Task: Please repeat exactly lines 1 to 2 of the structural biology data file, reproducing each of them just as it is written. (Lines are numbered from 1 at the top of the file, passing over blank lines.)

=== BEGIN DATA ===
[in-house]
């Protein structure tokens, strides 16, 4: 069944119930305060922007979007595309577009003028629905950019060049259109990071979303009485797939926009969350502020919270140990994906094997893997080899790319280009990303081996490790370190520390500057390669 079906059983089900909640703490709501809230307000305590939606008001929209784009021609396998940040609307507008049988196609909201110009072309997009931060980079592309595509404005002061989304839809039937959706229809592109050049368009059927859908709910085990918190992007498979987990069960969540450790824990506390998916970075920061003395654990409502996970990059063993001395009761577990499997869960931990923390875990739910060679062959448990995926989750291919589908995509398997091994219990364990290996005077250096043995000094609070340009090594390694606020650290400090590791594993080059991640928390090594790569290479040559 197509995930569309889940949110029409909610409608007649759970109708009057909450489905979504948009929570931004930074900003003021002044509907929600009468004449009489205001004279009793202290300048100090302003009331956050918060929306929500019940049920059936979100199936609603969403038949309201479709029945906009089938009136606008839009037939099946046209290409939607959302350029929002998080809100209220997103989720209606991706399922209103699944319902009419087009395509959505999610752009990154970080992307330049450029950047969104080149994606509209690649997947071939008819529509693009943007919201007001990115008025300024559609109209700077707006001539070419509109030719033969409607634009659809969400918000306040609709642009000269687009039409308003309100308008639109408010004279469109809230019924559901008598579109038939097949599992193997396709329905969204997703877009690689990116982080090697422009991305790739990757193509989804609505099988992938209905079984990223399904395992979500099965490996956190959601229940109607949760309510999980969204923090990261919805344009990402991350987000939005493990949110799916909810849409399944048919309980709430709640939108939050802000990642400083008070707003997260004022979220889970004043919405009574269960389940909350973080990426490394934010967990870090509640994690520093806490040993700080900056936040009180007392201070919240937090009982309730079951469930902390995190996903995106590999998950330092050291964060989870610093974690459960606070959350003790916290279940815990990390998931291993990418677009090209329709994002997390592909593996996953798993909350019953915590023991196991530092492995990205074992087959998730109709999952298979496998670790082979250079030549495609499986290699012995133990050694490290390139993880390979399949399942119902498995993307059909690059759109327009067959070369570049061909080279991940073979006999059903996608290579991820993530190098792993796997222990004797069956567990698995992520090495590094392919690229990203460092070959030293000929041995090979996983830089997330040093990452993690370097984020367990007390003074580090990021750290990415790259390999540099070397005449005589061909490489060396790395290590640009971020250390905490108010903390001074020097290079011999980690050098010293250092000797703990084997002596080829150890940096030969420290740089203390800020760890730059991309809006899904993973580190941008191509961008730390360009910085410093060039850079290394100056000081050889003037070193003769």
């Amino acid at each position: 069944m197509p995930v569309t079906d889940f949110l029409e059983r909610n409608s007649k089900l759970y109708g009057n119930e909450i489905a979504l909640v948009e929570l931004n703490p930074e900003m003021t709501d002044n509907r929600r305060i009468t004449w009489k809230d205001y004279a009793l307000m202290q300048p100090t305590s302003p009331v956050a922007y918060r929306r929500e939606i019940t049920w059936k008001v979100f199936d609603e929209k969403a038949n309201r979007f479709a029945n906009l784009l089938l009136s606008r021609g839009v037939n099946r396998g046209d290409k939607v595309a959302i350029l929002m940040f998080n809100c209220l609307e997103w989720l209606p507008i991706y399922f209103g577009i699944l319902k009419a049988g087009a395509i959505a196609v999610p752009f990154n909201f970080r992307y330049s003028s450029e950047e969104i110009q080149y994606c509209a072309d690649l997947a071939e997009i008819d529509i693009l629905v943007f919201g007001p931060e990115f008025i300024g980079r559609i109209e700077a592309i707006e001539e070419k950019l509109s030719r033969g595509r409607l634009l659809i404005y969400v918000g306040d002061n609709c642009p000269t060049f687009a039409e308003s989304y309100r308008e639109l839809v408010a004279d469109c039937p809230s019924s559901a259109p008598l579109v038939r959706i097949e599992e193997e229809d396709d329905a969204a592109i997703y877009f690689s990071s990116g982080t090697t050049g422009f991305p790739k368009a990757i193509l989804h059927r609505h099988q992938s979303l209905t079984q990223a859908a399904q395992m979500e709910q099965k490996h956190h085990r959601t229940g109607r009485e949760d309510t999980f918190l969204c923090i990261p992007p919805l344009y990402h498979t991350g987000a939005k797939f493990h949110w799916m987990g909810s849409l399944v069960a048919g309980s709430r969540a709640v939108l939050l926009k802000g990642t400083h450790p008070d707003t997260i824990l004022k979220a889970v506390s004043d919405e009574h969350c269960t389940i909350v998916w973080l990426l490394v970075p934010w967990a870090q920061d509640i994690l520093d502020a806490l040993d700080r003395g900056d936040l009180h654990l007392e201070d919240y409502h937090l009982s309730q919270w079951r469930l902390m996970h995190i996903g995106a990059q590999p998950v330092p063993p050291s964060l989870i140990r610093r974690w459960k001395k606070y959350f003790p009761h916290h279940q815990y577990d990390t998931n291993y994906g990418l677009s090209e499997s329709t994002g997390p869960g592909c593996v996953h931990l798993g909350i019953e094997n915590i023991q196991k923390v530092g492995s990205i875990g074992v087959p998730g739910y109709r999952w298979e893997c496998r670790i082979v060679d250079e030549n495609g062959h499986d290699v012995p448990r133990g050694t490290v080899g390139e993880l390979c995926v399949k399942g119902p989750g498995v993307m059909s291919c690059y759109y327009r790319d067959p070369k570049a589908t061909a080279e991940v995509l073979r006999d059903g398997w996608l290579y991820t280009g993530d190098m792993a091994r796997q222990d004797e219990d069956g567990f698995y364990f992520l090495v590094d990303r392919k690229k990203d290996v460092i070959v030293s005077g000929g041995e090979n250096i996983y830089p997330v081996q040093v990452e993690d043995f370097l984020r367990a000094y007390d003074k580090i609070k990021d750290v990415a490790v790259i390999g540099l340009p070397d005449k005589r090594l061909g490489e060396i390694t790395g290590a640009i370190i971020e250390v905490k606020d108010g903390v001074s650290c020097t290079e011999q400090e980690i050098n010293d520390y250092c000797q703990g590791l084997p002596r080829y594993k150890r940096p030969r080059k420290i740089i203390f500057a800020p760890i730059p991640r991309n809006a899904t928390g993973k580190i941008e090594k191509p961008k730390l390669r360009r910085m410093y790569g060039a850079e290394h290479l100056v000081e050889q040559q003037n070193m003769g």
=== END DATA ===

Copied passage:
[in-house]
């Protein structure tokens, strides 16, 4: 069944119930305060922007979007595309577009003028629905950019060049259109990071979303009485797939926009969350502020919270140990994906094997893997080899790319280009990303081996490790370190520390500057390669 079906059983089900909640703490709501809230307000305590939606008001929209784009021609396998940040609307507008049988196609909201110009072309997009931060980079592309595509404005002061989304839809039937959706229809592109050049368009059927859908709910085990918190992007498979987990069960969540450790824990506390998916970075920061003395654990409502996970990059063993001395009761577990499997869960931990923390875990739910060679062959448990995926989750291919589908995509398997091994219990364990290996005077250096043995000094609070340009090594390694606020650290400090590791594993080059991640928390090594790569290479040559 197509995930569309889940949110029409909610409608007649759970109708009057909450489905979504948009929570931004930074900003003021002044509907929600009468004449009489205001004279009793202290300048100090302003009331956050918060929306929500019940049920059936979100199936609603969403038949309201479709029945906009089938009136606008839009037939099946046209290409939607959302350029929002998080809100209220997103989720209606991706399922209103699944319902009419087009395509959505999610752009990154970080992307330049450029950047969104080149994606509209690649997947071939008819529509693009943007919201007001990115008025300024559609109209700077707006001539070419509109030719033969409607634009659809969400918000306040609709642009000269687009039409308003309100308008639109408010004279469109809230019924559901008598579109038939097949599992193997396709329905969204997703877009690689990116982080090697422009991305790739990757193509989804609505099988992938209905079984990223399904395992979500099965490996956190959601229940109607949760309510999980969204923090990261919805344009990402991350987000939005493990949110799916909810849409399944048919309980709430709640939108939050802000990642400083008070707003997260004022979220889970004043919405009574269960389940909350973080990426490394934010967990870090509640994690520093806490040993700080900056936040009180007392201070919240937090009982309730079951469930902390995190996903995106590999998950330092050291964060989870610093974690459960606070959350003790916290279940815990990390998931291993990418677009090209329709994002997390592909593996996953798993909350019953915590023991196991530092492995990205074992087959998730109709999952298979496998670790082979250079030549495609499986290699012995133990050694490290390139993880390979399949399942119902498995993307059909690059759109327009067959070369570049061909080279991940073979006999059903996608290579991820993530190098792993796997222990004797069956567990698995992520090495590094392919690229990203460092070959030293000929041995090979996983830089997330040093990452993690370097984020367990007390003074580090990021750290990415790259390999540099070397005449005589061909490489060396790395290590640009971020250390905490108010903390001074020097290079011999980690050098010293250092000797703990084997002596080829150890940096030969420290740089203390800020760890730059991309809006899904993973580190941008191509961008730390360009910085410093060039850079290394100056000081050889003037070193003769």